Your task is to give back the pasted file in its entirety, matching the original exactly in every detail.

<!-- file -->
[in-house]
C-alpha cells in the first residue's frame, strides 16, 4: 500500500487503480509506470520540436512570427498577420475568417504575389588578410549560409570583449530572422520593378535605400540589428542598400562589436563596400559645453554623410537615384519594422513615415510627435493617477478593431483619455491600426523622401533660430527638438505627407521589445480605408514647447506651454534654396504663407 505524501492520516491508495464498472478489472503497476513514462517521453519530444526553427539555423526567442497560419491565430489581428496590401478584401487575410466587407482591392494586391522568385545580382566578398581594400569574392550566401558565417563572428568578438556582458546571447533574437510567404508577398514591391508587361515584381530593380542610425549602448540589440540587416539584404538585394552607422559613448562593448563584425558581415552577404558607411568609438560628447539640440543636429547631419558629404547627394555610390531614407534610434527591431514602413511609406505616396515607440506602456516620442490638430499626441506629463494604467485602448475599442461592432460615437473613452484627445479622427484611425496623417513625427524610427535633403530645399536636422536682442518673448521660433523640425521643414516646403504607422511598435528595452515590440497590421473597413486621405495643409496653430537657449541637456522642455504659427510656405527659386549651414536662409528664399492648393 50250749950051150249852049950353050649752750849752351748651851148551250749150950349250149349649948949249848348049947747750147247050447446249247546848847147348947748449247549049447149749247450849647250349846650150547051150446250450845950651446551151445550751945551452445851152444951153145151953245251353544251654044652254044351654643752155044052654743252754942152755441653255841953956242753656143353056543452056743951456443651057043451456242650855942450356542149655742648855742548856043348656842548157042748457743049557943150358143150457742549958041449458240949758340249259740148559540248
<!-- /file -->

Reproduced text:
[in-house]
C-alpha cells in the first residue's frame, strides 16, 4: 500500500487503480509506470520540436512570427498577420475568417504575389588578410549560409570583449530572422520593378535605400540589428542598400562589436563596400559645453554623410537615384519594422513615415510627435493617477478593431483619455491600426523622401533660430527638438505627407521589445480605408514647447506651454534654396504663407 505524501492520516491508495464498472478489472503497476513514462517521453519530444526553427539555423526567442497560419491565430489581428496590401478584401487575410466587407482591392494586391522568385545580382566578398581594400569574392550566401558565417563572428568578438556582458546571447533574437510567404508577398514591391508587361515584381530593380542610425549602448540589440540587416539584404538585394552607422559613448562593448563584425558581415552577404558607411568609438560628447539640440543636429547631419558629404547627394555610390531614407534610434527591431514602413511609406505616396515607440506602456516620442490638430499626441506629463494604467485602448475599442461592432460615437473613452484627445479622427484611425496623417513625427524610427535633403530645399536636422536682442518673448521660433523640425521643414516646403504607422511598435528595452515590440497590421473597413486621405495643409496653430537657449541637456522642455504659427510656405527659386549651414536662409528664399492648393 50250749950051150249852049950353050649752750849752351748651851148551250749150950349250149349649948949249848348049947747750147247050447446249247546848847147348947748449247549049447149749247450849647250349846650150547051150446250450845950651446551151445550751945551452445851152444951153145151953245251353544251654044652254044351654643752155044052654743252754942152755441653255841953956242753656143353056543452056743951456443651057043451456242650855942450356542149655742648855742548856043348656842548157042748457743049557943150358143150457742549958041449458240949758340249259740148559540248